The revenue growth has come from both organic growth and acquisitions. The acquisition of Noisy Drinks in 2016  brought additional distribution footprint and frozen products to the business, which has been complemented by the acquisitions of DJ Drinks in 2017 and Adrian Mecklenburg in 2019. The latter beefed up distribution in the south-east of England and brought a licence to sell liquid coffee – an attractive growth market – with Douwe Egberts in central London and Kent.

Strong organic growth has been driven by heavy investment in drinks dispensing and frozen drinks equipment in recent years. Customers can use these for free while buying their drinks from Nichols, which is an incentive to become and remain a customer. The contract with Coca-Cola was renewed in 2019, keeping Nichols exposed to the growth in sugar-free cola, which has served it well in recent times.

While this business has been a source of growth, it has been hammered by Covid-19 which has seen the vast majority of its customers close during lockdowns. Revenues have fallen off a cliff and were down by 45.2 per cent in the third quarter of 2020.

The bounce-back potential of this business is strong when Covid-19 is finally under control and pubs, bars and cinemas open their doors again, but there must be a risk that Nichols will be serving a smaller customer base when it happens.

The pandemic has seen the company undertake a review of its capacity and a number of jobs are likely to be lost. This can be read two ways. It could mean that the business will be more profitable when normal conditions return as the same volume is serviced from a smaller asset and cost base, or it could be a sign that the management thinks that there will be fewer customers to serve as some pubs and bars fail to survive the pandemic.

This aside, I still think this is a business that can grow when kinder trading conditions returns. The company’s strong financial position gives it the firepower to make more bolt-on acquisitions and to continue to invest in dispensing and frozen drinks machines to win customers.

 

International – Middle East profits blunted and African growth

There has been no meaningful growth from the Middle East business for years, but the £11m-£13m of revenues it generates in most years used to come with very high profit margins attached. Ramadan sales are the key driver, but the introduction of a sugar tax in Middle East states has blown a hole in the profit stream, which led to a profit warning in December 2019.

Nichols has been steadily expanding its geographic footprint in Africa, which has taken sales from £8.3m in 2014 to £13.7m in the 12 months to June 2020. This is also a nice bit of incremental business, but is unlikely to change the company’s fortunes in a meaningful way.

US and European sales are tiny in comparison and are not yet game changers as far as investors are concerned in my view.

 

Does the recent share price recovery have further to go?

Nichols’ shares have bounced strongly in recent months as hopes of a vaccine roll-out in the UK and a return to normality have seen its share price jump from under £10 at the end of October to £13.40 at the time of writing. This compares with a 52-week low of 910p on 18 March last year and a high of 1,410p a year ago.

Whether it can get back to the days when shares changed hands for more than £18 is another matter.

A lot depends on how quickly profits can recover. The introduction of a new national lockdown this week which is likely to see hospitality businesses closed until March at the earliest is not helpful at all. That said, it is not unreasonable to eventually expect a strong recovery in profits in my view.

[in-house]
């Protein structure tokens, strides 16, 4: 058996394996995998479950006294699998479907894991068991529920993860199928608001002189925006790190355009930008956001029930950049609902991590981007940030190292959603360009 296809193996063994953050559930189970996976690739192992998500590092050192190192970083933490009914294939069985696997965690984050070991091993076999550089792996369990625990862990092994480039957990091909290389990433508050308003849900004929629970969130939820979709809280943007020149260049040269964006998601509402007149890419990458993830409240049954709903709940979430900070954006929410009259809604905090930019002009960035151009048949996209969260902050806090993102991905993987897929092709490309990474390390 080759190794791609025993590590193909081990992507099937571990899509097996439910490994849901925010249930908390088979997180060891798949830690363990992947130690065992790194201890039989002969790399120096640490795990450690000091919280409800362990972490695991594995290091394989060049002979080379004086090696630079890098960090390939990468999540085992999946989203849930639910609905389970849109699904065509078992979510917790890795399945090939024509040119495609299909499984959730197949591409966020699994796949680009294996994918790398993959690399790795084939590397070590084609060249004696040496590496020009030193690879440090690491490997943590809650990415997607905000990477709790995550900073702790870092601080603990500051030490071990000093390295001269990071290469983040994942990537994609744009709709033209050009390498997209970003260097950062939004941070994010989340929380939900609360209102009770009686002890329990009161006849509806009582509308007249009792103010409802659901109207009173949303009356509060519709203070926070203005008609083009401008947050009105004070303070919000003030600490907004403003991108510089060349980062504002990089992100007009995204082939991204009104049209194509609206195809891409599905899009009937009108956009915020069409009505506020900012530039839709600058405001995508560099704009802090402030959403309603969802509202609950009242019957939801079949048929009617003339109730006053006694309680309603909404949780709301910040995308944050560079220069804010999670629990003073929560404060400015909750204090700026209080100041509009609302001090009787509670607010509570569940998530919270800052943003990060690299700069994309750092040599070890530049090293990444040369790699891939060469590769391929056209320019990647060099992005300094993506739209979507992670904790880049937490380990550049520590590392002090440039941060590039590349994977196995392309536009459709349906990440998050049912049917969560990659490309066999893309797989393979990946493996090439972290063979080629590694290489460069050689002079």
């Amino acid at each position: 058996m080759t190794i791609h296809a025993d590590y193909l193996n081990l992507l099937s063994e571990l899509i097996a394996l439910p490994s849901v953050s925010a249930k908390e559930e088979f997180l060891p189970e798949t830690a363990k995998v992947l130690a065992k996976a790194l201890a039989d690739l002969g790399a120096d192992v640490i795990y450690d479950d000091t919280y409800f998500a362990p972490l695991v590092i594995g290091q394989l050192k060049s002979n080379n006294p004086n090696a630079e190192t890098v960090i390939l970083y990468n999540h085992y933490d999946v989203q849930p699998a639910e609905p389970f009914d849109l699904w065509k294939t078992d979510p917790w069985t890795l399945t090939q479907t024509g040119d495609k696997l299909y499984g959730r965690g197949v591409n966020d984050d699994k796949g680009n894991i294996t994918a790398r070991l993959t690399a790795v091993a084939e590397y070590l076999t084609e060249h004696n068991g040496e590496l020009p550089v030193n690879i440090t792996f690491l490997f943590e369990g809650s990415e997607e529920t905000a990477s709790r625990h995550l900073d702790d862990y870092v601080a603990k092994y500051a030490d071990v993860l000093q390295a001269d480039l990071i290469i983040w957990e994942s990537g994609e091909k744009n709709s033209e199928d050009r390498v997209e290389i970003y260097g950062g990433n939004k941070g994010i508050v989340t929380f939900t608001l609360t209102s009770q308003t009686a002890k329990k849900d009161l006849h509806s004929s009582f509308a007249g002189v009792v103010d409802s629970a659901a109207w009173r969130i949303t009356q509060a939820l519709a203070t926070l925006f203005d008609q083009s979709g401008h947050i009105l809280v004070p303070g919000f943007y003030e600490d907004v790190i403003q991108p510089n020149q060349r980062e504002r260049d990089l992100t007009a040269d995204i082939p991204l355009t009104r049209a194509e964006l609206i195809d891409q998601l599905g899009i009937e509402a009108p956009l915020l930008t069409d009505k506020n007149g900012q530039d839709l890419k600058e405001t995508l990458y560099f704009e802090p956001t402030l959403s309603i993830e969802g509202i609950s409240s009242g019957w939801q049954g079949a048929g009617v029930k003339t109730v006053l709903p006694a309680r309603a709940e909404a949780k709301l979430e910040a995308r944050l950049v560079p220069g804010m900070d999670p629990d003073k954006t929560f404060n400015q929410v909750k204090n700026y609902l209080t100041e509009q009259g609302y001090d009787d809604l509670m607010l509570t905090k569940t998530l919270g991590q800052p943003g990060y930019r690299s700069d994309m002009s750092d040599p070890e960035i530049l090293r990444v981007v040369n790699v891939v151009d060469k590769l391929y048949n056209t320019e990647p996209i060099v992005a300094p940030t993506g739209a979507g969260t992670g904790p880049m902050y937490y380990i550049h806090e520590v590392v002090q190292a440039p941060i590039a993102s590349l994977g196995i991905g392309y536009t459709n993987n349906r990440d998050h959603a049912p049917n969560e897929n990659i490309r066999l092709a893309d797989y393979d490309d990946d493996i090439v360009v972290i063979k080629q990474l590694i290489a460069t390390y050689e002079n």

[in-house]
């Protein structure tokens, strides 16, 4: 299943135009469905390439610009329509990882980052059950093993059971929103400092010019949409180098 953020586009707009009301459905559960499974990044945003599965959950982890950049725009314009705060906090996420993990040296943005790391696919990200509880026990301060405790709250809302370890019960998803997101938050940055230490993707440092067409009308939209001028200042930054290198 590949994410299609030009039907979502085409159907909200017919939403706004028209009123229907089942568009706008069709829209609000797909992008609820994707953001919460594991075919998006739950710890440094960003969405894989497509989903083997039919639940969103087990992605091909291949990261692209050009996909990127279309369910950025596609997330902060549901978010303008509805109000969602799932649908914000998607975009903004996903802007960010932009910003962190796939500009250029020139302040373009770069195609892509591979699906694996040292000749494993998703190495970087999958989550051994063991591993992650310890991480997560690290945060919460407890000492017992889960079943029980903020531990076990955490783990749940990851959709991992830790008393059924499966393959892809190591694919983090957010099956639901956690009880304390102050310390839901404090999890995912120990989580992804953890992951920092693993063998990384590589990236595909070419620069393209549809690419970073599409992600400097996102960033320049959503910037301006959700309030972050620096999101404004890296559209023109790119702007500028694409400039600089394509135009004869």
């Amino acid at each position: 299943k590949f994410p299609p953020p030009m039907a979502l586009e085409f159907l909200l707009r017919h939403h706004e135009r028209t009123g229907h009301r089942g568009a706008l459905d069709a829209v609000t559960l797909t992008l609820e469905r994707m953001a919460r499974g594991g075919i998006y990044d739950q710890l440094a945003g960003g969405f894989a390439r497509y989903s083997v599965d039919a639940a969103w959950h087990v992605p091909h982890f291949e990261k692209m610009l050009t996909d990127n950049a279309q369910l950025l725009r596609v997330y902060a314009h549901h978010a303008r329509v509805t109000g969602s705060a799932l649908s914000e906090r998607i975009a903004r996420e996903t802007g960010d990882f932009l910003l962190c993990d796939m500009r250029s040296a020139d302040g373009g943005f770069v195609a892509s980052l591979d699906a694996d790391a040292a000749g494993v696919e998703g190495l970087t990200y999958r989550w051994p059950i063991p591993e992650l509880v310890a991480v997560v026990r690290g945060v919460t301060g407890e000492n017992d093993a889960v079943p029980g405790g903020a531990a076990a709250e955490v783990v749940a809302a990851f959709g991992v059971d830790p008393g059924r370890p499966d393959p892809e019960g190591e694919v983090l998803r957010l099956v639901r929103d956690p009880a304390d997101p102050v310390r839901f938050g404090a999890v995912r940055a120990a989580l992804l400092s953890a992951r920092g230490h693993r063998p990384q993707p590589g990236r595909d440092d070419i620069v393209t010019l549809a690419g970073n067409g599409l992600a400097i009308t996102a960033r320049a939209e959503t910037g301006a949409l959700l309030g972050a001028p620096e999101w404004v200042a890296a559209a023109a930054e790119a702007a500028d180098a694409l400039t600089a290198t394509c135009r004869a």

Nichols: Consensus forecasts January 2021

Year (£m)

2020

2021

2022

Turnover

121.8

137.9

145.2

Ebitda

20.6

29.8

33.9

Ebit

16.1

25

29.1

Pre-tax profit

14.2

24.3

29.5

Post-tax profit

13.1

20

24.1

EPS (p)

36.1

55.7

64.5

Dividend (p)

34.9

37.2

38.9

Capex

3

4.1

4.1

Free cash flow

13.7

21.6

23.9

Net borrowing

-45.3

-53.5

-61.9

Source: SharePad

The company said in early December that it expected pre-tax profits for 2020 as a whole (its year-end is December) to be between £11m and £13m. City analysts are currently expecting a big recovery to £24.3m in 2021.

Nichols will release a trading update next week (Tuesday 12 January) and my current thinking is that these forecasts are at risk of being cut – perhaps quite significantly – given the current lockdown. That said, 2022 profit forecasts may still be doable if a return to something approaching normal is achieved by late spring or early summer 2021.

If that is a reasonable assumption, then at 1,340p, the shares would be trading on a 2022 forward price/earnings ratio (PE) of 20.8 times. A leaner and fitter business could see a recovery of 2019 pre-tax profits of £32.4m and earnings per share (EPS) of 72.8p shortly afterwards, which would put the business on a multiple of 18.4 times.

This kind of valuation is not unreasonable in a low interest rate world for a business that can chug along and offer dependable and modestly growing profits in most circumstances. That said, I think Nichols will have to demonstrate that it still offers some growth potential when normal business conditions return. Vimto has proved itself to be a very dependable asset, but the uncertainty regarding the Out of Home business could be a drag on the share price for some time.

Nichols is a business that I have a lot of time for and one that is well suited to those with a conservative investment approach. Now may not be the right time to buy the shares, but they are worth a place on a watchlist and could become attractive again if they sell off significantly in the next few weeks.